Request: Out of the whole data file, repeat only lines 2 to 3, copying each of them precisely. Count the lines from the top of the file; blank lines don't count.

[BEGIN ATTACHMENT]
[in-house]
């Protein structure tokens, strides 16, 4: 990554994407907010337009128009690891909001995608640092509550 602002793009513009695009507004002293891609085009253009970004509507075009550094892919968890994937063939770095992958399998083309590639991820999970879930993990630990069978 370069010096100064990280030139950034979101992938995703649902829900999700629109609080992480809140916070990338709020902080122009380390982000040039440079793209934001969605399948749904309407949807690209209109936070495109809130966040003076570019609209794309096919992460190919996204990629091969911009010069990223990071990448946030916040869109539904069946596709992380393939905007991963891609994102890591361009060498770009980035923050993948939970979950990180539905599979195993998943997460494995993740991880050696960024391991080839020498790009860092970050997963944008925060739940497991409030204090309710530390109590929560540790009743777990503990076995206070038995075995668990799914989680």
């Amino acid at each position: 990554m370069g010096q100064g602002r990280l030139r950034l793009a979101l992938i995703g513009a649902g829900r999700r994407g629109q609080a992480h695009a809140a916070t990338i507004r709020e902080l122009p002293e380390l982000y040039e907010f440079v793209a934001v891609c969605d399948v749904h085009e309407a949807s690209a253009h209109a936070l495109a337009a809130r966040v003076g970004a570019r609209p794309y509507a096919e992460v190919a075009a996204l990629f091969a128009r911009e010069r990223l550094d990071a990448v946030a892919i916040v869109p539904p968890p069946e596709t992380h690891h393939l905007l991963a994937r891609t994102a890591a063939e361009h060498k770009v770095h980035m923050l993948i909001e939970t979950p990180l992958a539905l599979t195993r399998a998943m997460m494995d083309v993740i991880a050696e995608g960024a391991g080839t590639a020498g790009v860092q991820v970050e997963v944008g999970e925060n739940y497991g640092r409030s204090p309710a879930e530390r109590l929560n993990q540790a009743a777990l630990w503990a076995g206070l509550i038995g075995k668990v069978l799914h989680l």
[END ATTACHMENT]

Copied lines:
């Protein structure tokens, strides 16, 4: 990554994407907010337009128009690891909001995608640092509550 602002793009513009695009507004002293891609085009253009970004509507075009550094892919968890994937063939770095992958399998083309590639991820999970879930993990630990069978 370069010096100064990280030139950034979101992938995703649902829900999700629109609080992480809140916070990338709020902080122009380390982000040039440079793209934001969605399948749904309407949807690209209109936070495109809130966040003076570019609209794309096919992460190919996204990629091969911009010069990223990071990448946030916040869109539904069946596709992380393939905007991963891609994102890591361009060498770009980035923050993948939970979950990180539905599979195993998943997460494995993740991880050696960024391991080839020498790009860092970050997963944008925060739940497991409030204090309710530390109590929560540790009743777990503990076995206070038995075995668990799914989680």
């Amino acid at each position: 990554m370069g010096q100064g602002r990280l030139r950034l793009a979101l992938i995703g513009a649902g829900r999700r994407g629109q609080a992480h695009a809140a916070t990338i507004r709020e902080l122009p002293e380390l982000y040039e907010f440079v793209a934001v891609c969605d399948v749904h085009e309407a949807s690209a253009h209109a936070l495109a337009a809130r966040v003076g970004a570019r609209p794309y509507a096919e992460v190919a075009a996204l990629f091969a128009r911009e010069r990223l550094d990071a990448v946030a892919i916040v869109p539904p968890p069946e596709t992380h690891h393939l905007l991963a994937r891609t994102a890591a063939e361009h060498k770009v770095h980035m923050l993948i909001e939970t979950p990180l992958a539905l599979t195993r399998a998943m997460m494995d083309v993740i991880a050696e995608g960024a391991g080839t590639a020498g790009v860092q991820v970050e997963v944008g999970e925060n739940y497991g640092r409030s204090p309710a879930e530390r109590l929560n993990q540790a009743a777990l630990w503990a076995g206070l509550i038995g075995k668990v069978l799914h989680l």